In 2014 she was named Melburnian of the Year and in 2015 awarded the Peter Will Medal from Research Australia. She was made an Officer of the Order of Australia in 2019.

Professor David Durrheim

Professor of Public Health Medicine and Director of Health Protection, Hunter New England Local Health District, NSW, University of Newcastle

David Durrheim is Conjoint Professor of Public Health Medicine, University of Newcastle, and Director - Health Protection, Hunter New England Health.  He is a Public Health Physician with an established track record in conducting public research that has an operational focus and is translational in nature. He has over 300 peer-reviewed publications, has received multiple awards and international recognition.

Professor Durrheim is an outspoken advocate for equitable global access to effective public health measures, particularly immunisation. He has been instrumental in developing novel surveillance systems to detect and facilitate response to emerging infectious disease risks.

He has served as an expert adviser and consultant to a number of World Health Organisation (WHO), regional and national health programs in the African and Pacific Regions. He continues to serve on various Strategic Advisory Group of Experts on Immunisation working groups advising the WHO, along with being Chair of the National Polio Elimination Certification Committee and Western Pacific Regional Measles and Rubella Elimination Verification Commission.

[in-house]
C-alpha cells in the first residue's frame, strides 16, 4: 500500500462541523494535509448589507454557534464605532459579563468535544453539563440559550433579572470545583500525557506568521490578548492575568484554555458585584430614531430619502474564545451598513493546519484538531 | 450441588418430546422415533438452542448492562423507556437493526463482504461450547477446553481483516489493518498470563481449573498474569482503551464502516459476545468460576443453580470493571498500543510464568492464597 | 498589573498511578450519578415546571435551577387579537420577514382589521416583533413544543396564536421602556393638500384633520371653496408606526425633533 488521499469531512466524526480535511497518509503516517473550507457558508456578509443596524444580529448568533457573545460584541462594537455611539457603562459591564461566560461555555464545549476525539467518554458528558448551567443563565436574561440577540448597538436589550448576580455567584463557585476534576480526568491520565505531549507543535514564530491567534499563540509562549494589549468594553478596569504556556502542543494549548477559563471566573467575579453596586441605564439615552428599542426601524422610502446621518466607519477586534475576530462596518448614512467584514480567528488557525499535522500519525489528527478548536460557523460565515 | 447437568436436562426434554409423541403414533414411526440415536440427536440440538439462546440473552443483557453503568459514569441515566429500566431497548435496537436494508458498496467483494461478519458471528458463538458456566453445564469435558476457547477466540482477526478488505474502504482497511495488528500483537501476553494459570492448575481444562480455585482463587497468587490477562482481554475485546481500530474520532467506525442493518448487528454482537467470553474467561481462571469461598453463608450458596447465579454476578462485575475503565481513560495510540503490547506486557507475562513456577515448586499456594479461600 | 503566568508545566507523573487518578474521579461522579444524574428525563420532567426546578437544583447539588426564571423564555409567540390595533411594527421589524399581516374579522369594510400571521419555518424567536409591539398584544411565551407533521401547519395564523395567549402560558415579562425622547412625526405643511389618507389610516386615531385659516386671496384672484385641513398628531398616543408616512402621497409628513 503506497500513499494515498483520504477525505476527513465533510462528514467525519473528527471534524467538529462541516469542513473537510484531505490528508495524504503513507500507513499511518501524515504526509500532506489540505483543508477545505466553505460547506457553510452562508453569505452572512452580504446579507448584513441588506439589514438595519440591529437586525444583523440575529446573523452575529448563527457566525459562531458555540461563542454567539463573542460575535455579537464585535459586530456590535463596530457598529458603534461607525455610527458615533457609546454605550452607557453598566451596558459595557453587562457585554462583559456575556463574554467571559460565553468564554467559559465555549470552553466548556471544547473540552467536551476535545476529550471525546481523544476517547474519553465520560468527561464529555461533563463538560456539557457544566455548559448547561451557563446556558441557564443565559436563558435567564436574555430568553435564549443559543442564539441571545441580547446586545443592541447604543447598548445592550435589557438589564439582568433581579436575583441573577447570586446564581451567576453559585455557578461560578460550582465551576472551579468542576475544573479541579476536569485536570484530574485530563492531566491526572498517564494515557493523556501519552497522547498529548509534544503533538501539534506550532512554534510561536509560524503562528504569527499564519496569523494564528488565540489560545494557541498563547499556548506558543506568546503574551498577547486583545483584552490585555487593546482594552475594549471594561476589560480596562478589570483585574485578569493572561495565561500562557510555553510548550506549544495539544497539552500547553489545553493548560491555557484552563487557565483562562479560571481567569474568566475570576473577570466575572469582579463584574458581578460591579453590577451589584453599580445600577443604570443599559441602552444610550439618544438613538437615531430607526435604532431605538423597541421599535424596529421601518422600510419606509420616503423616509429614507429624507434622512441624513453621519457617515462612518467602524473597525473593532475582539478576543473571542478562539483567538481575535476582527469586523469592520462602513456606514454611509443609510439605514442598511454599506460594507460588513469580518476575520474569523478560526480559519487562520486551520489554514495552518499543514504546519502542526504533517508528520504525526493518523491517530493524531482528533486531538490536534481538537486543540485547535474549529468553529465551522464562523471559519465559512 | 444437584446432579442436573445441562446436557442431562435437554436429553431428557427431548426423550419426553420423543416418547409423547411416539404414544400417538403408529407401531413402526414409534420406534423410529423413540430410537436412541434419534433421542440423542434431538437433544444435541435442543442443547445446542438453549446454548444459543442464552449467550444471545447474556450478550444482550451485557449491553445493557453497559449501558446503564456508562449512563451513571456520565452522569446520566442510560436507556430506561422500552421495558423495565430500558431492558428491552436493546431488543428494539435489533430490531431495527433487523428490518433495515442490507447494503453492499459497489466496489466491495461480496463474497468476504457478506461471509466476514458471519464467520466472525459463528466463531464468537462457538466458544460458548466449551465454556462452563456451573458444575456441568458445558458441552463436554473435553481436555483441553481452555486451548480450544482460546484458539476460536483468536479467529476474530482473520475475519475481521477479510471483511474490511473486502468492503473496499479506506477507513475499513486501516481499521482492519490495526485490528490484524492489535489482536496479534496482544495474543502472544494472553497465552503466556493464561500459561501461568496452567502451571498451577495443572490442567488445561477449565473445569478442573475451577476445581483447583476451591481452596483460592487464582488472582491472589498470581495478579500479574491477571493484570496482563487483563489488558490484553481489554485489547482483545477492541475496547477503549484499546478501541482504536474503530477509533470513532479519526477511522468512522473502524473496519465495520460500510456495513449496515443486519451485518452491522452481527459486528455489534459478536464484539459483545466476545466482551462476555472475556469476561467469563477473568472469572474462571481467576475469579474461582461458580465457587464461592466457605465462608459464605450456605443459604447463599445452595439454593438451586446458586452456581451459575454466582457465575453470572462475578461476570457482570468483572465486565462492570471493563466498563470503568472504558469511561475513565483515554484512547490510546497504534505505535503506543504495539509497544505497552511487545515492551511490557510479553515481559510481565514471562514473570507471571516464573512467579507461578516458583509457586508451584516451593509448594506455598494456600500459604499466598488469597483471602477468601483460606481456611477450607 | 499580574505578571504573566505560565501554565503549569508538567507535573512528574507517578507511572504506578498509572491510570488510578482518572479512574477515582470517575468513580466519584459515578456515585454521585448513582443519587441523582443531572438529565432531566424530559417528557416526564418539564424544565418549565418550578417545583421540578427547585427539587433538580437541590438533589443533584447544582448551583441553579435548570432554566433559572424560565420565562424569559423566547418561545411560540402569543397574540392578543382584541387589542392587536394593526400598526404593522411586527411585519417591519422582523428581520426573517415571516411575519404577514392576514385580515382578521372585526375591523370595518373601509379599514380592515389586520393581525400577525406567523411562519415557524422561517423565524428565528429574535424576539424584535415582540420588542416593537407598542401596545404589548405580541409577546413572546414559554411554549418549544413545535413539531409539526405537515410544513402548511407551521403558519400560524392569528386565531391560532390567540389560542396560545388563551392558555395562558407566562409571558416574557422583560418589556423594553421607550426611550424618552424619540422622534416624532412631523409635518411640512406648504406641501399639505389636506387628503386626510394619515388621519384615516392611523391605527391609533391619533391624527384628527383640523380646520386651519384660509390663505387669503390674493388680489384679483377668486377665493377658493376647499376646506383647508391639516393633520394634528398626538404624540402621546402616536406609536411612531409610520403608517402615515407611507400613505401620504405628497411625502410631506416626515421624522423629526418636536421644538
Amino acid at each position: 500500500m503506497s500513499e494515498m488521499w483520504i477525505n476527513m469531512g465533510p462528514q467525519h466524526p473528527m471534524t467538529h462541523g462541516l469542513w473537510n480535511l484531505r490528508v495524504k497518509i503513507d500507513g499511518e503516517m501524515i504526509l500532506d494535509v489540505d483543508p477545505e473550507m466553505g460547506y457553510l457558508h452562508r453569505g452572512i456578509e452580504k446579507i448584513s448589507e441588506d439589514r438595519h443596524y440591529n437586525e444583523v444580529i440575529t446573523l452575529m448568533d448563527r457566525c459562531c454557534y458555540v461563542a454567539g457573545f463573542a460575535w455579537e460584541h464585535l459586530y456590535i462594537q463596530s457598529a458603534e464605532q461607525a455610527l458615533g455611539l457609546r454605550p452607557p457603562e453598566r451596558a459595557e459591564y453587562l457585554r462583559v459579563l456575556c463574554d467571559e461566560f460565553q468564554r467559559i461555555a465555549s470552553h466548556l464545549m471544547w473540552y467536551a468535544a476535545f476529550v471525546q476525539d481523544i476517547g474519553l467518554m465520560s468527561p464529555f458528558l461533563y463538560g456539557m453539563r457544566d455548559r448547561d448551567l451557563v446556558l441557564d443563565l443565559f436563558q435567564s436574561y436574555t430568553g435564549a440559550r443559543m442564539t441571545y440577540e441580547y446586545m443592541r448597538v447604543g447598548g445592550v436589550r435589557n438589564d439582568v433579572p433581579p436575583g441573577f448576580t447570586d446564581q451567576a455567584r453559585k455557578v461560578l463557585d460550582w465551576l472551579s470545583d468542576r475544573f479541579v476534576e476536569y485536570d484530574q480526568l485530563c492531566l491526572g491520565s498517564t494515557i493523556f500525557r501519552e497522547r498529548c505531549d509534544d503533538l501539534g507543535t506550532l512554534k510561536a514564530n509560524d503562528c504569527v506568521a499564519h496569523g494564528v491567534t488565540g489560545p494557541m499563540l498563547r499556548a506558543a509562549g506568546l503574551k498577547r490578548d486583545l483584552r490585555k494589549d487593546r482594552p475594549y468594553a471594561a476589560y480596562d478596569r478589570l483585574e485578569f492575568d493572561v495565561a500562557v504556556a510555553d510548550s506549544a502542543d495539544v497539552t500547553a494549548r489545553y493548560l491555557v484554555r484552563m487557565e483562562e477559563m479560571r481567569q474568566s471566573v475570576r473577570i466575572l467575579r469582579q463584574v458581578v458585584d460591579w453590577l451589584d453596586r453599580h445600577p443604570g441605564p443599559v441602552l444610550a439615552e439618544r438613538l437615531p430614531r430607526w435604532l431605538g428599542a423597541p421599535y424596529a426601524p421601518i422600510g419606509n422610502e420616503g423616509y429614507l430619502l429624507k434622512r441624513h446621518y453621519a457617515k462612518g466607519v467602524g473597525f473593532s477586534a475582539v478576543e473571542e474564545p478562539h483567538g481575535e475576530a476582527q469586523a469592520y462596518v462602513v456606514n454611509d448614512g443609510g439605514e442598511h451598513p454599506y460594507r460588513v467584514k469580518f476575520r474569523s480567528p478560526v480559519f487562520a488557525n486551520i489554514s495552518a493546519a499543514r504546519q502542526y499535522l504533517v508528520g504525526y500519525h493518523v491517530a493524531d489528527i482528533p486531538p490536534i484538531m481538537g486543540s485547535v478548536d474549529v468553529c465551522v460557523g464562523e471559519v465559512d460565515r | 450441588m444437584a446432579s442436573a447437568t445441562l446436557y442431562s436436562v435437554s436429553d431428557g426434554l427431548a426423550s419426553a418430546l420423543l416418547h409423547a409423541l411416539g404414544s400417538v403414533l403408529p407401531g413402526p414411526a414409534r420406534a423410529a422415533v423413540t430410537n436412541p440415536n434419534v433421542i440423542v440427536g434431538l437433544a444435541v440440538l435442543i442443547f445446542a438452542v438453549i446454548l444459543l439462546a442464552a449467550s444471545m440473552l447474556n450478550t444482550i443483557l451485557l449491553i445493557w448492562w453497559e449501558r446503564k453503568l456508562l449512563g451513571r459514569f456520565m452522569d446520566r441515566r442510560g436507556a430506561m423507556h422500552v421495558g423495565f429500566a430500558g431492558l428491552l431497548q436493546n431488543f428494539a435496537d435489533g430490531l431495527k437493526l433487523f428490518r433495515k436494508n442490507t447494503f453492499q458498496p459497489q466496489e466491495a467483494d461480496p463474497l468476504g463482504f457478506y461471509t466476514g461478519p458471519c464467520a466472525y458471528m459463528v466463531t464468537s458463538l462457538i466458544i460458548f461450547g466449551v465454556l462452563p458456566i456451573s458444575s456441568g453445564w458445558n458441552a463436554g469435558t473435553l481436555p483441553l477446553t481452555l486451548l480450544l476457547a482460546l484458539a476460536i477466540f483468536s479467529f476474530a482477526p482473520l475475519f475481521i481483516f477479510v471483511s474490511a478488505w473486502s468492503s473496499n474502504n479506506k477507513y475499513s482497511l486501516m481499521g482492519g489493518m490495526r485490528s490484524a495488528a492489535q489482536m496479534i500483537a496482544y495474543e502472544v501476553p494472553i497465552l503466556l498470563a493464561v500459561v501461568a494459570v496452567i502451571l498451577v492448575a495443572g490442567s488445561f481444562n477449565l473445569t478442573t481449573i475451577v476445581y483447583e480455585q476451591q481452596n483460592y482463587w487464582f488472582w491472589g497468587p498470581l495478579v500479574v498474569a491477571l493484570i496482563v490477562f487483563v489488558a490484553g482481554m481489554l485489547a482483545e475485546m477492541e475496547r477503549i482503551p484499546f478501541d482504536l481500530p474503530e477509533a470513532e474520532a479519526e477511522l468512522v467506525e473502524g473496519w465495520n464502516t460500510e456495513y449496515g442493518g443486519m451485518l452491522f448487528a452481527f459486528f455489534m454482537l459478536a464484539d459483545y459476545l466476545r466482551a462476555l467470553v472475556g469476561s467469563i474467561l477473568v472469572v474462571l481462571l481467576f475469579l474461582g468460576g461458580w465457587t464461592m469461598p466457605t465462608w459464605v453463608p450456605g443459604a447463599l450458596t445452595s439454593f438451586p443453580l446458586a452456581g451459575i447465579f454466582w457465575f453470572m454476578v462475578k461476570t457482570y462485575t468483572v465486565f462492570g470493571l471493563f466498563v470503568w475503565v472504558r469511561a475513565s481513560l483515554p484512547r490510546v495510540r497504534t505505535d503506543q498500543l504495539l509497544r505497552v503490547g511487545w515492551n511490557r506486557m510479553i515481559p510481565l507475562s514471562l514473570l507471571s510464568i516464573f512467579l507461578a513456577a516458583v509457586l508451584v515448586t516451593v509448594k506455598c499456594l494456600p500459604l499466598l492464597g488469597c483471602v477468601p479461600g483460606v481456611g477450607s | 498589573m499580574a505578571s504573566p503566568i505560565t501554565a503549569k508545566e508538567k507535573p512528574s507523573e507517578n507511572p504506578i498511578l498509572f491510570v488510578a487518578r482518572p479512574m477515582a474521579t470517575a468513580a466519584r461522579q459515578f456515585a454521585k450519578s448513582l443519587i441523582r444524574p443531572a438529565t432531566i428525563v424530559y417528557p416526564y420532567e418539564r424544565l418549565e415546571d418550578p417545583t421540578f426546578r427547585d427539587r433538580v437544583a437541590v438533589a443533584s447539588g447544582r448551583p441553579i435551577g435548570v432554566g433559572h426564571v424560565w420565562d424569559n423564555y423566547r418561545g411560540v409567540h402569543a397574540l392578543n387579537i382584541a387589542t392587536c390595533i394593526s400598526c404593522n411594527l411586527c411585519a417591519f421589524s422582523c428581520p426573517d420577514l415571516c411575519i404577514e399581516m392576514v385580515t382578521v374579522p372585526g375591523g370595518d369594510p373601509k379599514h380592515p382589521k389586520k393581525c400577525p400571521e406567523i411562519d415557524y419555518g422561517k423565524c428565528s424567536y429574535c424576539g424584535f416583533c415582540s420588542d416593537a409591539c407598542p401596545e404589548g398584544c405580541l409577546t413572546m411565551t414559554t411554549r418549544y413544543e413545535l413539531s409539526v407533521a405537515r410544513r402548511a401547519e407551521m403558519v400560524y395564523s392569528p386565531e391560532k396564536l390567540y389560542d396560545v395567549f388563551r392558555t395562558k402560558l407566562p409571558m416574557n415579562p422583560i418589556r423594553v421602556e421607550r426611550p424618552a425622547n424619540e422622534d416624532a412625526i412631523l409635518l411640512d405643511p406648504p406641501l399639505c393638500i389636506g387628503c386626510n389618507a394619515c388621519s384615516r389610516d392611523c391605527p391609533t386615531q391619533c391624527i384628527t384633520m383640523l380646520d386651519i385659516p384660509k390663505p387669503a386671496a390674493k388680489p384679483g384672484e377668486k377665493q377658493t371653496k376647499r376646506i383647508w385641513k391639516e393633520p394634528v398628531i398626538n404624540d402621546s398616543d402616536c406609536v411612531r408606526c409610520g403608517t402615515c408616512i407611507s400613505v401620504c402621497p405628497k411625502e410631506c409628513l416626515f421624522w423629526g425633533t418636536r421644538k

Distinguished Professor Nigel French BVSc MSc(Epid) DLSHTM DipECVPH MNZIFST PhD MRCVS FRSNZ

Director of Research, Scholl of Veterinary Science, Massey University

Nigel is a Professor of Food Safety and Veterinary Public Health at Massey University. Nigel is also founder of the Infectious Disease Research Centre (, specialising in research and training in molecular, food safety and the control of infectious diseases. He has published over 280 peer-reviewed journal articles, and 9 book chapters; many in the area of food safety and public health. Nigel is a Fellow of the Royal Society of New Zealand, a fellow of Food Standards Australia New Zealand, a member of the New Zealand Food Safety and Assurance Advisory Council, He holds honorary/visiting professorships at the University of Surrey in the UK and the University of Otago Medical School in New Zealand.